stock-exchange-1376107_640-pixabayThe global financial crisis called into question the ability of markets to deal with extreme events. As The Economist magazine put it a few years ago (“Fat-tail attraction,” March 24, 2011), “…tail-risk hedging was the talk of Wall Street in 2008 after global markets nosedived.” The key word here is after. The article points out how anxious investors tried to figure out how they could protect themselves from extreme or “black swan” events that arise outside the mid-range of the distribution of outcomes. The current (2014) unstable global market environment has surely revved up investor interest in uncovering such protections anew.

Excess tail risk is technically defined as a higher-than-expected likelihood of an investment position moving more than two or three standard deviations away from the mean. For many, tail risk simply means any large decline in a portfolio’s value. But a critical first step to hedging tail risk is to measure it. What Kelly and Jiang’s (2014) study proposes is an innovative measure of time-varying tail risk that is implied by the cross-section of stock returns. What they do is assess the magnitude of firm-level price declines every month to come up with a market-wide measure of common fluctuations in tail risk among individual stocks. They demonstrate how their measure is linked to traditional ones of tail risk extracted from equity index options, and how it moves inversely with real economic conditions. But what Kelly and Jiang ultimately seek out–and affirm–is an ability to forecast aggregate stock market returns while also capturing the cross-section of returns. Their back-tested portfolio that spreads U.S. equities on past tail-risk exposures delivers a juicy annual alpha of more than 5%.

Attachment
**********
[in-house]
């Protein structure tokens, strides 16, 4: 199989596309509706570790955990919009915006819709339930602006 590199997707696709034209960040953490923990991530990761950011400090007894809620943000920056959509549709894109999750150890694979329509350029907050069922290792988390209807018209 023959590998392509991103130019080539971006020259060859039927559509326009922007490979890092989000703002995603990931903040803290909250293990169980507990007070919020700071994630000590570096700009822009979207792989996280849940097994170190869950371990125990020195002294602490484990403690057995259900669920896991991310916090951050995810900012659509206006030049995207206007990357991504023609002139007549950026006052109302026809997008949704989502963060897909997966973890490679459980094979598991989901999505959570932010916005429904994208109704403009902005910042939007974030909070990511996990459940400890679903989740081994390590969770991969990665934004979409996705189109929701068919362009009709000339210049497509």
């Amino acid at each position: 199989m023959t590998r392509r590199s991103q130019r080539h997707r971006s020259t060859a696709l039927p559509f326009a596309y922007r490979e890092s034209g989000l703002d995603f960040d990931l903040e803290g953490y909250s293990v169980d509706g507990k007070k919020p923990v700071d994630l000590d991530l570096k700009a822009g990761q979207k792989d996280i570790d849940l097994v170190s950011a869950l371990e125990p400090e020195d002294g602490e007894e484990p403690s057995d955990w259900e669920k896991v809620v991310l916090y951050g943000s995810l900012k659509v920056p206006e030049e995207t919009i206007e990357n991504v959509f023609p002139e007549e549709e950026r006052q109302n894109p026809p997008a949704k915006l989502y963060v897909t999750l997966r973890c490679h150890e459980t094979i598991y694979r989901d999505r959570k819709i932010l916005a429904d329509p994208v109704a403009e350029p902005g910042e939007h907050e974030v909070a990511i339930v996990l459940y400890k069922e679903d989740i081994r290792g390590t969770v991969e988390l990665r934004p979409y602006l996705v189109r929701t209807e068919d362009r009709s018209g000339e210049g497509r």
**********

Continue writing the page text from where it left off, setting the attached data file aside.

Those statistics may capture active investor attention, but allow me to offer a few sobering thoughts the authors shared about their study’s most important findings. “I think it’s important to emphasize that our findings suggest that investors hedge against risk of an aggregate tail event…(and they are) not about stocks with higher crash risk having higher average returns,” states Bryan Kelly. In other words, they interpret their measure as an aggregate crash risk “state variable” contributing to fluctuations in investors’ marginal utility. This is why market participants will sacrifice a big chunk of their return on wealth to insulate themselves against a surge in crash risk. They also caution that their finding is “…not solely about return tails,” and show in their paper a significant correlation between return tails and cash-flow tails, which I think is very interesting. What is the link between tails on asset price returns and tails on the real side of firm behavior? One wonders how these concepts are connected to the surge of recent research on uncertainty shocks and disaster-risk shocks. The authors propose another intriguing connection may be to derivative pricing models that incorporate not only some measure of volatility as an observable state variable, but also build in a dynamic jump intensity. Which could be related to those volatility dynamics…or something else. Indeed, could Kelly-Jiang’s new measure of tail risk represent a useful observational process for jump-risk modeling in derivatives?